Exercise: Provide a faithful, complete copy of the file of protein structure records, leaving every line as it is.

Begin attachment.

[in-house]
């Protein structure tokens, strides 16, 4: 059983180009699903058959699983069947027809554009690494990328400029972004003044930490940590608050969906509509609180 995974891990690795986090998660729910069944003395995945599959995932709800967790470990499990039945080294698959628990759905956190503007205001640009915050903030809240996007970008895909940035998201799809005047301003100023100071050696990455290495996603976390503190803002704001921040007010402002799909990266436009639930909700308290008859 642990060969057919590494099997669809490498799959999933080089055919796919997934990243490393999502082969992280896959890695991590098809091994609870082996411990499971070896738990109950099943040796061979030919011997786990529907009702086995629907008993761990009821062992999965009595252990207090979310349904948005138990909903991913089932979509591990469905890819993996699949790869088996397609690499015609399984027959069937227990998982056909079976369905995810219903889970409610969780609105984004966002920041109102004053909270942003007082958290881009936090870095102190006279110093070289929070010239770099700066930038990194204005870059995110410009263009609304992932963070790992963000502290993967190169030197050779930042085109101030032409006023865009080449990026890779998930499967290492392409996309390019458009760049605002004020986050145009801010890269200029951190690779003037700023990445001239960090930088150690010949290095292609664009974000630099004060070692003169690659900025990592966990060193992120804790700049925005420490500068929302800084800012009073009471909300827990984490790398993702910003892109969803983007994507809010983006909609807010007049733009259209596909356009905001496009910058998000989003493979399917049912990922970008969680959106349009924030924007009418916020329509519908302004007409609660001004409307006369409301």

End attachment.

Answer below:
[in-house]
């Protein structure tokens, strides 16, 4: 059983180009699903058959699983069947027809554009690494990328400029972004003044930490940590608050969906509509609180 995974891990690795986090998660729910069944003395995945599959995932709800967790470990499990039945080294698959628990759905956190503007205001640009915050903030809240996007970008895909940035998201799809005047301003100023100071050696990455290495996603976390503190803002704001921040007010402002799909990266436009639930909700308290008859 642990060969057919590494099997669809490498799959999933080089055919796919997934990243490393999502082969992280896959890695991590098809091994609870082996411990499971070896738990109950099943040796061979030919011997786990529907009702086995629907008993761990009821062992999965009595252990207090979310349904948005138990909903991913089932979509591990469905890819993996699949790869088996397609690499015609399984027959069937227990998982056909079976369905995810219903889970409610969780609105984004966002920041109102004053909270942003007082958290881009936090870095102190006279110093070289929070010239770099700066930038990194204005870059995110410009263009609304992932963070790992963000502290993967190169030197050779930042085109101030032409006023865009080449990026890779998930499967290492392409996309390019458009760049605002004020986050145009801010890269200029951190690779003037700023990445001239960090930088150690010949290095292609664009974000630099004060070692003169690659900025990592966990060193992120804790700049925005420490500068929302800084800012009073009471909300827990984490790398993702910003892109969803983007994507809010983006909609807010007049733009259209596909356009905001496009910058998000989003493979399917049912990922970008969680959106349009924030924007009418916020329509519908302004007409609660001004409307006369409301």